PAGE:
1997-10-10 - secure phone on a PCI card? (Re: authentication suggestion for secure phone) computationally infeasible jobs for MITMs)

Header Data

From: Adam Back <aba@dcs.ex.ac.uk>
To: jad@dsddhc.com
Message Hash: 2b4b44a95bee0f618641a83fd5e45fe402b84cf22c2fbbb622b7d2b17fc3ff3e
Message ID: <199710101622.RAA03364@server.test.net>
Reply To: <>
UTC Datetime: 1997-10-10 17:21:13 UTC
Raw Date: Sat, 11 Oct 1997 01:21:13 +0800

Raw message

From: Adam Back <aba@dcs.ex.ac.uk>
Date: Sat, 11 Oct 1997 01:21:13 +0800
To: jad@dsddhc.com
Subject: secure phone on a PCI card? (Re: authentication suggestion for secure phone) computationally infeasible jobs for MITMs)
In-Reply-To: <>
Message-ID: <199710101622.RAA03364@server.test.net>
MIME-Version: 1.0
Content-Type: text/plain

John Deters <jad@dsddhc.com> writes:
> At 01:15 PM 10/10/97 +0100, Adam Back you wrote:
> >Persistence authentication suggestion:
> The problems with this solution are twofold:
> 1.  Eric may have to redesign the unit to have persistent read-write
> storage.  And maybe a *lot* of storage, if you use it a lot.  Maybe a lot
> of expen$ive $torage at that.  His phone is already priced way out of the
> consumer market, let's not add to that.

If it cost a lot extra, that could be a problem, yes.  I am unclear on
how much extra this would cost.  Apart from an EEPROM, it's a protocol
and software update right?

> 2.  I had problems with UUCP when my machines got out of sync (way back
> when.)  Just think how bad they'll look if they refuse to light up "secure"
> because one guy had to change batteries.

Use an EEPROM?

> I agree with you that external authentication is the only way to
> fly.  And if it is simply accepted, lets let Eric's unit survive
> unmolested and use PGP out-of-band (as per Monty's suggestion) or
> use PGP to exchange session keys (like in Speak Freely.)

> I also think the most likely avenue of attack will be a black bag
> job on the individual user's phone.  MITM attacks seem too risky and
> expensive to pay off.

For individuals perhaps.  For military intelligence or mafia boss type
uses perhaps not.  

Or perhaps not for lower security apps too: buy a small landline phone
to use as a handset, carry your box with you every where you go, never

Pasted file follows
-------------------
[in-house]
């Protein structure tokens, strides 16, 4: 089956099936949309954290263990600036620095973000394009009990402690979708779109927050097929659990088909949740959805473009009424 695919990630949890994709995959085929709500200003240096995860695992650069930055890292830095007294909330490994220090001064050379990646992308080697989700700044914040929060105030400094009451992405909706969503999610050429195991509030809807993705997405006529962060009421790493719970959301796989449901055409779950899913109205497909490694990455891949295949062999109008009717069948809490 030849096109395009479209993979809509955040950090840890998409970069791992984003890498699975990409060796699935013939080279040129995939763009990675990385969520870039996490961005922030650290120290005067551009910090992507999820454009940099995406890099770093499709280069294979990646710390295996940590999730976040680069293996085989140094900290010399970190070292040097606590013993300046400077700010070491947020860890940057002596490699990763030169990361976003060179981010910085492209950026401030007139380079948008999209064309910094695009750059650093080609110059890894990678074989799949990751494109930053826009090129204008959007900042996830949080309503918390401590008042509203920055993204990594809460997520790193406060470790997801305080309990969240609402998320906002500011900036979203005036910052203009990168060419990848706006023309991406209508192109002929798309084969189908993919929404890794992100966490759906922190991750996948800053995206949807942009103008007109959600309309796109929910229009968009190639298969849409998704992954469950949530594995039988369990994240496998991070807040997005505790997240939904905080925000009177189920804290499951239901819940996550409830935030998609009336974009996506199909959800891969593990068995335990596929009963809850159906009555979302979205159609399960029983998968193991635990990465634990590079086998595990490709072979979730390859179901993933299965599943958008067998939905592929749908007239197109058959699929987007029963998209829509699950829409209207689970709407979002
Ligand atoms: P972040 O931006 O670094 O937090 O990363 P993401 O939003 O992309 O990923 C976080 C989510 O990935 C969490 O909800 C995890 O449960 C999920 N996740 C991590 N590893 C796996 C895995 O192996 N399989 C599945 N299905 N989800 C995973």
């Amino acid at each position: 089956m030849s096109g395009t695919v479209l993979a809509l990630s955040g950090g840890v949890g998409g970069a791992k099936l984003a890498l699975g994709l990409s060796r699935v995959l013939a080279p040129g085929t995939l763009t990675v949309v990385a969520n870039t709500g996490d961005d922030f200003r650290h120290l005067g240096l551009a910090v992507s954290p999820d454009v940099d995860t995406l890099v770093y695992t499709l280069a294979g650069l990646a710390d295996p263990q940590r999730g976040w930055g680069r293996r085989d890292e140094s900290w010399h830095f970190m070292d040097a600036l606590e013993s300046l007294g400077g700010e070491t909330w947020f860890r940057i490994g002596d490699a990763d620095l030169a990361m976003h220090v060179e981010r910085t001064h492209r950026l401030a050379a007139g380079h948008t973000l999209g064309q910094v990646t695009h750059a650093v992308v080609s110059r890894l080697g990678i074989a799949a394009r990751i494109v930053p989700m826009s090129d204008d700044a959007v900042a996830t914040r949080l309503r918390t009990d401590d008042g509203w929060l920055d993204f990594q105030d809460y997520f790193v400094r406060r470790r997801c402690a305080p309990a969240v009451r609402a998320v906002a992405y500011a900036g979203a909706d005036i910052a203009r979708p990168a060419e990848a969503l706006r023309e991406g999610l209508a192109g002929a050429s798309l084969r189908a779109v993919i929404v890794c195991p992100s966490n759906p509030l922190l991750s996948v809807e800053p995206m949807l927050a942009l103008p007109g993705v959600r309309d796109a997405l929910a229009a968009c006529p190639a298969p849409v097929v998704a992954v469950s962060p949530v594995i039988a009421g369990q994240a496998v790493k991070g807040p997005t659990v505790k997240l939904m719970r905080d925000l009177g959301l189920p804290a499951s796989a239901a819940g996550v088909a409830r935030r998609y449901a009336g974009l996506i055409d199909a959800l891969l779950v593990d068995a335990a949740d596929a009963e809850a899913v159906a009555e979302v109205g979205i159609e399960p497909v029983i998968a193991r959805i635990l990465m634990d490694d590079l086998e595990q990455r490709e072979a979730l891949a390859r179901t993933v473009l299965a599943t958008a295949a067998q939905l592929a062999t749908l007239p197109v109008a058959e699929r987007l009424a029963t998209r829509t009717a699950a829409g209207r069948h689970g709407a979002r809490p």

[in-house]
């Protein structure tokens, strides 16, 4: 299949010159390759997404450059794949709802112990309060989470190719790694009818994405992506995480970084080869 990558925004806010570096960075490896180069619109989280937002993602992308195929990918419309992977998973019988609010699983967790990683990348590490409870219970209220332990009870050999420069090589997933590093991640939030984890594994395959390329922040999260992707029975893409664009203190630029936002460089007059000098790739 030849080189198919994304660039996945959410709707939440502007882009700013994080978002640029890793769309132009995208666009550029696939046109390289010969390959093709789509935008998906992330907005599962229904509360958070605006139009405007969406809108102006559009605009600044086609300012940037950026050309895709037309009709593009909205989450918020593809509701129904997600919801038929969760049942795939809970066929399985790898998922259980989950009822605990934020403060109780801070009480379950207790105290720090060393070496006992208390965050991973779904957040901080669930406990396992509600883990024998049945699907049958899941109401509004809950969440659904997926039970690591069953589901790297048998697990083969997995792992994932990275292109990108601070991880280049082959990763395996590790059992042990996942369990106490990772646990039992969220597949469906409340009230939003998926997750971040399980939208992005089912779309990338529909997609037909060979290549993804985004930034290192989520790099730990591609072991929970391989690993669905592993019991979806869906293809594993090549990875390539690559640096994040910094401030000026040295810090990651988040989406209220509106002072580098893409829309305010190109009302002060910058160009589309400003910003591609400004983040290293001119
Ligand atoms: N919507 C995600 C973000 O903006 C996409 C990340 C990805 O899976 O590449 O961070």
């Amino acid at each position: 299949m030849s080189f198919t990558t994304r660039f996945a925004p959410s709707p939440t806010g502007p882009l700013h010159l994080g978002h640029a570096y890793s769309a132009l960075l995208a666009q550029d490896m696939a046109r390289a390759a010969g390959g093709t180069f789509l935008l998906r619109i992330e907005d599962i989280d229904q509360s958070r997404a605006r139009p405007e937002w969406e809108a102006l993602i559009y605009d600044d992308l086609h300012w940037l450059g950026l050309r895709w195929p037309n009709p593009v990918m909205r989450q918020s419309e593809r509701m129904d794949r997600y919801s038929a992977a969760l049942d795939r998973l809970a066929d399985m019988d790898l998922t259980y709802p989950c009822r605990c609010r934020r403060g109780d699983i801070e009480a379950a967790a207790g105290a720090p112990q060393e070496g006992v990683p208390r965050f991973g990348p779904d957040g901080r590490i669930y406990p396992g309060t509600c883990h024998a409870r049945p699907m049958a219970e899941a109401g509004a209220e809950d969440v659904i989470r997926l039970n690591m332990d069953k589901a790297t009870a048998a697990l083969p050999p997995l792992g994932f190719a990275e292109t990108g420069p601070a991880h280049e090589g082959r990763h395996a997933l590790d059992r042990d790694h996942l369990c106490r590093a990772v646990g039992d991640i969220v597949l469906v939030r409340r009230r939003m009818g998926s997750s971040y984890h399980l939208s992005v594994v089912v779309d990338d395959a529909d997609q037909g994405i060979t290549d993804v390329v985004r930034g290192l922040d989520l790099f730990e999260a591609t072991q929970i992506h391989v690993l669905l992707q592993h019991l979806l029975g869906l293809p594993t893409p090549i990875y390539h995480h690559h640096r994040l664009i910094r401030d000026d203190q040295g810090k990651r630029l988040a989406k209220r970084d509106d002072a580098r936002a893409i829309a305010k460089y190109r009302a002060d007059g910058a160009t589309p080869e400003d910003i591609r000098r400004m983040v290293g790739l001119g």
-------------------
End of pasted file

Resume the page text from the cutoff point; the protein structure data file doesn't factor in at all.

let it out of your sight, move around a lot, hotel rooms, anywhere
else random you can get a phone jack socket.  I reckon there would be
potential clients who might fit this life-style.

On the cost front, I am interested as to thoughts on how easy it would
be for Eric to put one of his phones on a PCI card, or PCMCIA card.
Presumably you could make some major cost savings in this way, in that
you could potentially use the computers modem, memory, processor.

PGP Inc's pgpfone I think is sort of compatible with Eric's phone.
However pgpfone audio quality _sucks_.  (Admittedly one end was using
a 14.4k modem when I tried it -- but it was _terrible_, even no
encryption was fairly bad).

I think Eric's phone uses a 14.4k modem chip (or lower?) so it's not
the bit rate as such, but more the lack of higher quality audio
compression codecs which are possible in hardware.  (Right?)  

Also the fact that with PGPfone you're using PC speakers, and room
microphone probably makes it seem worse than it could be.

A socket to plug a phone into to act as a speaker/microphone would be
a good start, plus the audio codec part of the Eric's hardware.

Now what do you reckon you could get the price of that down to?

How would that work out with a PCMCIA card... I'm thinking of laptops using
GSM mobile phones data links, what would the audio quality be like over the
9600 bit data rate over a GSM mobile phone? If it could work it would be
neat as you'd have a fully mobile secure phone.  Better than Jim McCoy's
cell phone strapped to his laptop: secure phone PCMCIA card in one PCMCIA
slot, PCMCIA modem in the other slot, mobile phone plugged into PCMCIA
modem, al-cheapo phone handset plugged into secure phone PCMCIA card. 
Tangle of wires, but still neat.  Pity GSM phones don't have audio in, and
mike out jack sockets, which get selected when you plug in the data lead,
or you could use the GSM phone handset.

Course adding the whole lot to a GSM phone would be even neater, but
then that'd get expensive again.  Wonder how much functionality could
be borrowed from components already present for the normal GSM phone
hardware, and how much saving you could get from that.

Now officially an EAR violation...
Have *you* exported RSA today? --> http://www.dcs.ex.ac.uk/~aba/rsa/

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